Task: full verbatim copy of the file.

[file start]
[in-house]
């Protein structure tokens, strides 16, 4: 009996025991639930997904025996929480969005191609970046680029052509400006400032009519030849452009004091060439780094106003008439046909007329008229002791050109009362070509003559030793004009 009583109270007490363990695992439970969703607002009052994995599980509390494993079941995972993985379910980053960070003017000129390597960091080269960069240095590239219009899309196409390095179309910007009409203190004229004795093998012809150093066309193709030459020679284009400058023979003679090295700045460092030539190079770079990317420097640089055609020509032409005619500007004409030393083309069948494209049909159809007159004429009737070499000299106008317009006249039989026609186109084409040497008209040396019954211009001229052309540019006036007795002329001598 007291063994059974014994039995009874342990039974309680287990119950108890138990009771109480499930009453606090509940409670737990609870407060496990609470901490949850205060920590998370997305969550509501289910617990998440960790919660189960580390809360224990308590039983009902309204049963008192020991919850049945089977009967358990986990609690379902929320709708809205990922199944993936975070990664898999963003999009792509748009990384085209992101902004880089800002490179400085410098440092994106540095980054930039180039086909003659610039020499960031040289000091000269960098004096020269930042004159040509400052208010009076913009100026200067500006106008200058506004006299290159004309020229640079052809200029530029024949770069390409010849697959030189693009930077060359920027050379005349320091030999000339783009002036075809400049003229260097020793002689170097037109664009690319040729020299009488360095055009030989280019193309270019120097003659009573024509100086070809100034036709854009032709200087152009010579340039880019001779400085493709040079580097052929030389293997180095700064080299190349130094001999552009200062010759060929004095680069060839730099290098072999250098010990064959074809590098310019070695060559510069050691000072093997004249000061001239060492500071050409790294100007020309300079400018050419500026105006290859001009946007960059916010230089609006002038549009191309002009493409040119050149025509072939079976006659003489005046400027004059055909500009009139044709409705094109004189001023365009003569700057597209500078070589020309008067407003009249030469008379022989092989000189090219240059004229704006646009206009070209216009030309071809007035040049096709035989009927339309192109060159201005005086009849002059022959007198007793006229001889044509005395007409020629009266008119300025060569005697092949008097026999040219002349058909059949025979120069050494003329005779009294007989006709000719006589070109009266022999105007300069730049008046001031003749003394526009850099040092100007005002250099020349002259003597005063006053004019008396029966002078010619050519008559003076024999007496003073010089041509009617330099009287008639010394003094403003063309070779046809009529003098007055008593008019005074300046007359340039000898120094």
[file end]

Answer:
[in-house]
């Protein structure tokens, strides 16, 4: 009996025991639930997904025996929480969005191609970046680029052509400006400032009519030849452009004091060439780094106003008439046909007329008229002791050109009362070509003559030793004009 009583109270007490363990695992439970969703607002009052994995599980509390494993079941995972993985379910980053960070003017000129390597960091080269960069240095590239219009899309196409390095179309910007009409203190004229004795093998012809150093066309193709030459020679284009400058023979003679090295700045460092030539190079770079990317420097640089055609020509032409005619500007004409030393083309069948494209049909159809007159004429009737070499000299106008317009006249039989026609186109084409040497008209040396019954211009001229052309540019006036007795002329001598 007291063994059974014994039995009874342990039974309680287990119950108890138990009771109480499930009453606090509940409670737990609870407060496990609470901490949850205060920590998370997305969550509501289910617990998440960790919660189960580390809360224990308590039983009902309204049963008192020991919850049945089977009967358990986990609690379902929320709708809205990922199944993936975070990664898999963003999009792509748009990384085209992101902004880089800002490179400085410098440092994106540095980054930039180039086909003659610039020499960031040289000091000269960098004096020269930042004159040509400052208010009076913009100026200067500006106008200058506004006299290159004309020229640079052809200029530029024949770069390409010849697959030189693009930077060359920027050379005349320091030999000339783009002036075809400049003229260097020793002689170097037109664009690319040729020299009488360095055009030989280019193309270019120097003659009573024509100086070809100034036709854009032709200087152009010579340039880019001779400085493709040079580097052929030389293997180095700064080299190349130094001999552009200062010759060929004095680069060839730099290098072999250098010990064959074809590098310019070695060559510069050691000072093997004249000061001239060492500071050409790294100007020309300079400018050419500026105006290859001009946007960059916010230089609006002038549009191309002009493409040119050149025509072939079976006659003489005046400027004059055909500009009139044709409705094109004189001023365009003569700057597209500078070589020309008067407003009249030469008379022989092989000189090219240059004229704006646009206009070209216009030309071809007035040049096709035989009927339309192109060159201005005086009849002059022959007198007793006229001889044509005395007409020629009266008119300025060569005697092949008097026999040219002349058909059949025979120069050494003329005779009294007989006709000719006589070109009266022999105007300069730049008046001031003749003394526009850099040092100007005002250099020349002259003597005063006053004019008396029966002078010619050519008559003076024999007496003073010089041509009617330099009287008639010394003094403003063309070779046809009529003098007055008593008019005074300046007359340039000898120094």